Montana’s elected officials reacted to the U.S. Supreme Court ruling Friday overturning the landmark Roe v. Wade decision, which had made abortion legal nationwide for nearly 50 years.
The majority opinion in Dobbs v. Jackson Women’s Health Organization, written by Justice Samuel Alito and co-signed by the court’s five other conservative justices, said that the court’s 1973 decision in Roe was “egregiously wrong” and was “on a collision course with the Constitution from the day it was decided.” The Friday ruling found that “procuring an abortion is not a fundamental constitutional right” and that individual states “may regulate abortion for legitimate reasons.”
Abortion will remain legal in Montana for the foreseeable future. State courts have considered abortion, like other protected medical choices, to be protected under Montana’s constitutional right to privacy since 1999.
Montana’s U.S. Senators, who split votes on whether to confirm the three conservative justices appointed to the high court by former President Donald Trump, had distinct responses to the ruling in the Dobbs case. Republican Sen. Steve Daines said the ruling “rightfully ends one of the world’s most horrific abortion policies” and “gives bright new hope to unborn children and their moms across America.” Democratic Sen. Jon Tester said the decision means “women and doctors will be put in jail” in some states and that “[n]o judge or politician should be telling women how to live their lives.”
With an eye on the U.S. Supreme Court, Montana abortion clinics prep for out-of-state patient surge
Montana is one of a handful of non-coastal states that would maintain a constitutional right to abortion if a U.S. Supreme Court draft opinion leaked in May becomes binding this month. That would put pressure on Montana abortion providers to care for patients from across the country.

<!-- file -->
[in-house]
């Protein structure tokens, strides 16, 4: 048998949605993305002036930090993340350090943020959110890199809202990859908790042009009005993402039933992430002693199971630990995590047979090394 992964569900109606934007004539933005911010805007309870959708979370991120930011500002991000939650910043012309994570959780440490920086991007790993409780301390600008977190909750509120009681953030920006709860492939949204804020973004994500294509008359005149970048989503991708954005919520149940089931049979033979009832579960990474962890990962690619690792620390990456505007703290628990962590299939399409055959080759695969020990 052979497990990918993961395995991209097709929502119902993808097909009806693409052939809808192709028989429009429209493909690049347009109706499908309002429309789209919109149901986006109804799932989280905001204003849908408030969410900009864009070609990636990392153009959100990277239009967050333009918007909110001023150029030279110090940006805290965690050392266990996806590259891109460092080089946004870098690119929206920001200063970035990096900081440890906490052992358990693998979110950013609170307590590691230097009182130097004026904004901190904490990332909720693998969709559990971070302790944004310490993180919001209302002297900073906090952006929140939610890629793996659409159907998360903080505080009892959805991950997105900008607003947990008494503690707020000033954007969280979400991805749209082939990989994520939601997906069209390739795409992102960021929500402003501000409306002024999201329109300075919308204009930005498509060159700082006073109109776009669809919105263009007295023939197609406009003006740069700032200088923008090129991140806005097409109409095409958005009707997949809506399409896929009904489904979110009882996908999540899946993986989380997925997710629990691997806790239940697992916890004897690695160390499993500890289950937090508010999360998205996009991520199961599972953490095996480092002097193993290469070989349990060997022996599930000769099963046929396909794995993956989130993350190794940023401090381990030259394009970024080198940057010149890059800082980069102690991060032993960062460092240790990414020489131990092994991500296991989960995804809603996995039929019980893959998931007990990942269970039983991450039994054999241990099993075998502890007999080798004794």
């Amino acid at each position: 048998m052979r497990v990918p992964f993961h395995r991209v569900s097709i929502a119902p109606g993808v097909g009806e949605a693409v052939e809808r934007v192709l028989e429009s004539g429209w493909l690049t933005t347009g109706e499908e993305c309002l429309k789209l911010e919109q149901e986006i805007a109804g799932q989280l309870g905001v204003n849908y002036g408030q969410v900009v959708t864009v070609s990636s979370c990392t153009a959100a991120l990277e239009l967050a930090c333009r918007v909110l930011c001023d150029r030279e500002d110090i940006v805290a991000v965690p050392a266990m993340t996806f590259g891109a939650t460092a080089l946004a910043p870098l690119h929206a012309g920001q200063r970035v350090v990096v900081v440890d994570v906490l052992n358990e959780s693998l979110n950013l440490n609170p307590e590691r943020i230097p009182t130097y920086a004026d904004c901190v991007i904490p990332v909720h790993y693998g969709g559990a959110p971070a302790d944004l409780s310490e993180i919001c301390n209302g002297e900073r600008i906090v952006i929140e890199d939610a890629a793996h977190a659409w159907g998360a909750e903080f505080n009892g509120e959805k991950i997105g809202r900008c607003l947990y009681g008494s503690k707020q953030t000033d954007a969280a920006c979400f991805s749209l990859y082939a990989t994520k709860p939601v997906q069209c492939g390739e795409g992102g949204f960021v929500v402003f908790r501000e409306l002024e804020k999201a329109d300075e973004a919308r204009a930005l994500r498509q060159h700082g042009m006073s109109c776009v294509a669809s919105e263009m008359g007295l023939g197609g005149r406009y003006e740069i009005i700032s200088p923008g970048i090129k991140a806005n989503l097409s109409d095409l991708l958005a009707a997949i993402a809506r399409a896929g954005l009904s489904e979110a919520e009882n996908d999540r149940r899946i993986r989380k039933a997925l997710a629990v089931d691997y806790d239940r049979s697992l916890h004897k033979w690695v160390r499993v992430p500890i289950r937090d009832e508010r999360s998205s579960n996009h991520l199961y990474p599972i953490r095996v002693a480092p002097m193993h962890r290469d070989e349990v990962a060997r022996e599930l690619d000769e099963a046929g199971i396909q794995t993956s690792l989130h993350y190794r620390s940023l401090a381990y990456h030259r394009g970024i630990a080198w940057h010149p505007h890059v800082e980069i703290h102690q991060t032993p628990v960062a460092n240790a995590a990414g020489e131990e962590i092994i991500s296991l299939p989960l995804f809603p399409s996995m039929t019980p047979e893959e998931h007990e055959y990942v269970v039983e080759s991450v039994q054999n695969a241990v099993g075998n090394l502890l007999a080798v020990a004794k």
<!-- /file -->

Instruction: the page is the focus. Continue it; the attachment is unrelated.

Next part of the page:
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Without Roe’s protections in place, 13 states are set to ban abortion entirely in the coming weeks, including Idaho, Wyoming, Utah, North Dakota and South Dakota. Many coastal states, such as Washington, Oregon, California, Maine, New York and New Jersey, have passed laws making abortion explicitly legal. Only a handful of states in the middle of the country, including Colorado, New Mexico, Minnesota and Illinois, have passed similar protective statutes.
The decision that declared abortion legal under the Montana Constitution, Armstrong v. State, is facing an active challenge through litigation over a series of abortion restrictions passed by the state Legislature last year. The slate of laws were blocked from going into effect by a district court judge in Billings last fall. The state of Montana has appealed that injunction to the state Supreme Court, with state attorneys explicitly calling for Armstrong to be overturned in their legal filings.
Republican officeholders in Montana echoed that call on Friday as they responded to the U.S. Supreme Court decision, noting that the demise of Roe v. Wade puts Montana’s abortion debates squarely before Montana judges.